Tucker’s BriarLake, GA

How’s that for a compromise?

We at DeKalb School Watch are less interested in political nitpicking than we are in seeing successful new cities rise from the smoking ruins of a corrupt and failing DeKalb County [GA] government and school system.

Successful new cities will build successful new independent school systems.

Successful new cities will attract new businesses, new residents and economic growth.

To achieve that, however, everyone involved is going to have to pull up their big kid panties and remember what you learned in kindergarten.  Collaborate, cooperate and compromise.  No more bullying.  No more stamping your foot and declaring, “My way or the highway!”

Have you considered getting an uninvolved facilitator?

DeKalb County (government and school system) doesn’t want you to create your own city.  It means less money and less power for the corrupt.  Instead of fighting you, though, they will let you fight each other.  If you can’t find a way to collaborate, cooperate and compromise, you will lose and they will win.  Do you really want that?

Meanwhile, current cities in DeKalb — including the new cities of Dunwoody and Brookhaven —  will reap the benefits of better schools which will, in turn attract new businesses, new residents and economic growth.

For this reason, we have made an editorial decision.  To discourage the petty and selfish infighting, we will no longer print anything about creating new cities in the Briarcliff, Lakeside, Tucker and Druid Hills areas.

Do let us know, though, when you reach a compromise decision that most everyone can get behind.  If we can confirm agreement among all parties involved, we will definitely print that.

All abooooooard!

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77 Responses to Tucker’s BriarLake, GA

  1. concernedmome30329 says:

    love the name!

  2. ursokm16 says:

    Good decision–the compromise suggestion is a good one too.

  3. TracyW says:

    Seems kind of silly not to continue to cover it, now that it’s in the hands of the legislature and there is not a dang thing that anyone else can do until the legislature passes a bill or bills. Please cover the details coming out of the legislature! It has past infighting other than that. 😦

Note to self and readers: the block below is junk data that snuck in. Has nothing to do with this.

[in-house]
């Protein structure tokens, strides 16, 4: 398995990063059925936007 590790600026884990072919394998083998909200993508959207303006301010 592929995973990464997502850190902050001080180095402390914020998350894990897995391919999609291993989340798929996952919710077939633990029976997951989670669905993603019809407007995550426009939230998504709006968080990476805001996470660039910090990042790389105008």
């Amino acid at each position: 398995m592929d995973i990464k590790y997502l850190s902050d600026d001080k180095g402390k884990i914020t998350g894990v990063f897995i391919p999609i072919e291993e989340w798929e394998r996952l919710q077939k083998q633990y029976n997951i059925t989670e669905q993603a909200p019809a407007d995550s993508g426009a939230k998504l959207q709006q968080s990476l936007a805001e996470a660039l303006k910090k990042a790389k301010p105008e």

4. howdy1942 says:

    This issue is about to be resolved. The Lakeside bill is sponsored by a Republican, has now passed a Republican-majority Committee, and will be voted on by a Republican supermajority in the Senate. That bill will then move to the House which is, by far, controlled by Republicans. And then it will move to a Republican Governor for signature. One reality that I have reluctantly come to accept is that the cities of Briarcliff and Tucker are dead, done – at least for this year. They have no Republican sponsorship, only that of Democrats. Dekalb County is about to become much poorer, much more “minority”, and its government is about to face even more dire financial straits.

    @DSW – I think that there have been talks, but the truth is that Lakeside has no incentive to talk when it appears to have the raw power to force its map, now expanded, through the Legislature. Perhaps there will be renewed efforts and interest in a combined Briarcliff and Tucker city, but that remains to be seen. Just as has happened in Brookhaven, I would suspect that existing and new cities would move to annex “attractive” (meaning financially attractive) parts of unincorporated Dekalb County. And, unfortunately, there is absolutely nothing that Dekalb County can do about that – it will be at the mercy of those who will be voting in those areas to be annexed.

  5. midvaledad says:

    Howdy is right. There was an offer to mediate a compromise, but Lakeside City refused to participate. They don’t want to compromise.

    For them it is “my way or we will steal your park and add you to our map.”

    Can someone tell me what Lakeside City’s community of interest is?

  6. @TracyW: We will certainly post the progress and news about the City of Lakeside, but we just can’t waste energy trying to discuss it. It’s a distraction from our conversation about schools. We do agree, though, that if a city would like to take over their schools and run their own system, we are all for it. As has been stated, for Lakeside, it looks like a done deal – and there will be no compromising with the people of Tucker or the proposed Briarcliff. Too bad. It’s something to ‘watch’ – even something to behold.

  7. ursokm16 says:

    Plenty of coverage on other websites like the Patch. Its a distraction here.

  8. thedeal2 says: